He’s barely old enough to vote, but says he’s ready to be elected. 

Seth Breland, an 18-year-old Democrat from Fresh Meadows, hopes to replace City Councilman Barry Grodenchik in Northeastern Queens when he steps down at the end of next year.

If he is able to get on the ballot in November 2021 and win, Breland would be the youngest elected official in the city’s history. Former Bronx Councilman Joel Rivera, elected in 2001 at age 22, currently holds that title. 

Breland, a graduate of World Journalism Preparatory High School in Flushing, who is now studying political science at Long Island University Post campus, says his age is a benefit on the campaign trail — if not for the publicity alone. 

“I realize the age can be a limitation, but at the same time … it can be an advantage if I play it right,” he said. “My age will give me the sort of attention and enthusiasm to really fight for our district.”

Breland, who turned 18 in May and cast his first legal ballot in November for Joe Biden, said he was inspired to run by another young, progressive Queens politician, Rep. Alexandria Ocasio-Cortez, who was elected to Congress at age 28.

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“AOC is definitely an inspiration in terms of her age. I had been following her campaign for a while at that point, and it was really inspiring to see,” he said.

But he insists he’s no far-left AOC clone.

“I believe in the mission of the NYPD, but at the same time I do believe in more . . bias training . . . more awareness within the department,” he said, distancing himself from her calls to “defund the police.”

He also said he respects the old guard of the Democratic Party.

“I don’t lean super left. I respect the relationships that the party has built in our communities,” he said. “The saying ‘all politics is local’ definitely resonates with me.”

Breland formally declared his candidacy last month and has collected about $3,000 from 20 donors, mostly family members and friends, he said.

Grodenchik, 60, has represented District 23 since 2015. He announced last year he would not seek re-election after admitting to sexual harassment allegations made by an ex-staffer.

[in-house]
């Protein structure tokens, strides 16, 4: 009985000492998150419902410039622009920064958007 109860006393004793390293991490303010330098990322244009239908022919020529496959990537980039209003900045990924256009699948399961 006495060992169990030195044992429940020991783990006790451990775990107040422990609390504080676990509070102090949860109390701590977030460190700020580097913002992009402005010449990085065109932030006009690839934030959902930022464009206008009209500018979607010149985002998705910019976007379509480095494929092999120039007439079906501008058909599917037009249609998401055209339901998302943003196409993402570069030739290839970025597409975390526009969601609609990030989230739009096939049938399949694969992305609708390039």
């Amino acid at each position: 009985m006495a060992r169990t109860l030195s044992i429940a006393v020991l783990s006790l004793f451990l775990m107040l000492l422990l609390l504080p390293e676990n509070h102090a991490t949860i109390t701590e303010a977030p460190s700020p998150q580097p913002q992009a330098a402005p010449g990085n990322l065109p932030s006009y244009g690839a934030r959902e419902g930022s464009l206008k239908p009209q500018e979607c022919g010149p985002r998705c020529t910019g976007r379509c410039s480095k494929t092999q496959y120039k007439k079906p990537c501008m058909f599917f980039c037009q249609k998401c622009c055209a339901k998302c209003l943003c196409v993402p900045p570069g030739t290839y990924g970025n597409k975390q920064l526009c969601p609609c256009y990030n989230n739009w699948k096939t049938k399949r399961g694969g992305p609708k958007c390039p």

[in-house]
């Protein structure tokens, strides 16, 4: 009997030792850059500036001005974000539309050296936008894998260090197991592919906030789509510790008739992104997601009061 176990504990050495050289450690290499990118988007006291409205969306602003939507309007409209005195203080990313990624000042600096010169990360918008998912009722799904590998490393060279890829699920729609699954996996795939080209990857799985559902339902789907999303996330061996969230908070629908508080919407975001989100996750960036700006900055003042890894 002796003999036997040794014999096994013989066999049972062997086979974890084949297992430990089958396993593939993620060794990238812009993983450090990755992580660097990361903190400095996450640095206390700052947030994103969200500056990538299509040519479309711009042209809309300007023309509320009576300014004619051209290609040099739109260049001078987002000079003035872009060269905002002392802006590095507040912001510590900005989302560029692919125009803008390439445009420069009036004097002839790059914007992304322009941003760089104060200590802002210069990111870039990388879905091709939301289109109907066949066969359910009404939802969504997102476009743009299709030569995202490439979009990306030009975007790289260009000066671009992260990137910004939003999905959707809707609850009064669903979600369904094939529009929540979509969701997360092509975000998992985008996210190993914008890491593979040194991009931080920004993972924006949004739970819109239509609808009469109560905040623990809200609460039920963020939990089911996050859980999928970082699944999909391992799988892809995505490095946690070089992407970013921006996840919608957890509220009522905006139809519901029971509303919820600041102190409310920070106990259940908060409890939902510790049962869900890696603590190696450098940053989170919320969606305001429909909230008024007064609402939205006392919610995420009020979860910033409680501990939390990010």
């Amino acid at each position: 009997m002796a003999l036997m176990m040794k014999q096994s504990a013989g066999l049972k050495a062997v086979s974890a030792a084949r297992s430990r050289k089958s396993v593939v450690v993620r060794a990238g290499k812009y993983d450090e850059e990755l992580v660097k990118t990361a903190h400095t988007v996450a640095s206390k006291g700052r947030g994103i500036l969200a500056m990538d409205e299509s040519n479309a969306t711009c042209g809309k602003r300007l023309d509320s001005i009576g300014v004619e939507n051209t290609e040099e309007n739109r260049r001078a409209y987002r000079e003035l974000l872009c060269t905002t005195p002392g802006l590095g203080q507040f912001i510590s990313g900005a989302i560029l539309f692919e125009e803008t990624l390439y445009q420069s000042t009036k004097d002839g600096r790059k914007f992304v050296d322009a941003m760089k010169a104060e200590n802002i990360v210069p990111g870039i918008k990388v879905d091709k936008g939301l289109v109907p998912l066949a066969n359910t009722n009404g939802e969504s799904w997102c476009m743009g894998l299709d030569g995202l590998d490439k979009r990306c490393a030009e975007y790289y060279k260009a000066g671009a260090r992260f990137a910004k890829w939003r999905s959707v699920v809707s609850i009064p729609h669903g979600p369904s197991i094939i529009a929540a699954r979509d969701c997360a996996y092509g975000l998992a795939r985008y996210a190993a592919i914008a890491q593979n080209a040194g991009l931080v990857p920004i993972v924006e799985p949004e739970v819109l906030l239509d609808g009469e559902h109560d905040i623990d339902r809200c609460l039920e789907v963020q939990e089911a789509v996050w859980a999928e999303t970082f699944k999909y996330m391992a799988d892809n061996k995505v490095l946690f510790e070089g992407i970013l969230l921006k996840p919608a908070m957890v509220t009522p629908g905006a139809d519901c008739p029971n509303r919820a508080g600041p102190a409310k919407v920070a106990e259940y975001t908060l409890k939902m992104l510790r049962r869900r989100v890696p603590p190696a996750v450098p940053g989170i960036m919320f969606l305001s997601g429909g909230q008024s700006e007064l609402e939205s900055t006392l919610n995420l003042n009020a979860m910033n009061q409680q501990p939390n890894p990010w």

Breland said his community ties make up for what he lacks in years. “I’m not a newcomer. I have some knowledge, and I understand what the needs of our district are,” he said.

“I had a grandfather pass away from COVID and a father laid off from work, and that definitely pushed me to say we need new leadership and we need someone to stand up for people who are struggling financially,” he said.

Breland is running on a platform to repair the city’s broken public education system. And since he was just in school, he is well-versed in its failures, he said. 

“I know what students in our high schools and elementary schools are going through,” he said. “When it comes to college students and taking out loans and taking the buses and trains, I do it constantly.”

A lifelong Fresh Meadows native, Breland got his start in city politics working in Assemblyman David Weprin’s office during his summer breaks, beginning in 8th grade. In 2019, he worked in Washington D.C. as a page for the Democratic Caucus in the US Senate, a job Sen. Chuck Schumer appointed him to.

He lives at home with his mother, father and sister. Breland’s father James emigrated from Greece and works as a manager at a printing company, he said. His mother Elizabeth, who is of Puerto Rican lineage, is an administrator at a special-needs high school in Queens. Breland met his girlfriend in high school.

He has two older brothers, ages 21 and 25. One graduated from Queens College, the same school their mother attended, and the other is currently enrolled there. His younger sister attends the same elementary school he went to, PS 178 in Holliswood.

Breland said he wants to preserve the Specialized High School Admissions Test, something Mayor de Blasio has fought to abolish as part of a push to admit more black and Latino students in the city’s top eight high schools.

Echoing a talking point of de Blasio’s opponents in the SHSAT debate, Breland said the answer is better preparation for the merit-based tests, rather than eliminating them.

He also believes the top-tier education offered by the city’s eight specialized high schools should be more accessible at the city’s other 400-some high schools.

“I think we need to do a lot to elevate local high schools and make test prep more accessible,” he said.

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Breland said he has been into politics since the fifth grade, when he became enraptured by the 2012 presidential election. Racial unrest in the wake of incidents of police brutality and the destruction caused by the pandemic this year compelled him to run, he said.

He is among at least nine competitors who have registered campaigns with the city Campaign Finance Board. They include Grodenchik’s former campaign manager, Steve Behar; progressive political organizer Jaslin Kaur, who has been endorsed by the Democratic Socialists of America; Community Board 2 District Manager Debra Markell; Linda Lee, president and CEO of the nonprofit Korean Community Services of Metropolitan New York; Sanjeev Jindal, public relations chair at the India Association of Long Island; former Queens County Libertarian Party Chairman Christopher Fuentes-Padilla; residential construction company owner Mandeep Sahi; and realtor Harpreet Toor.

Credit: NYPOST Newzandar News

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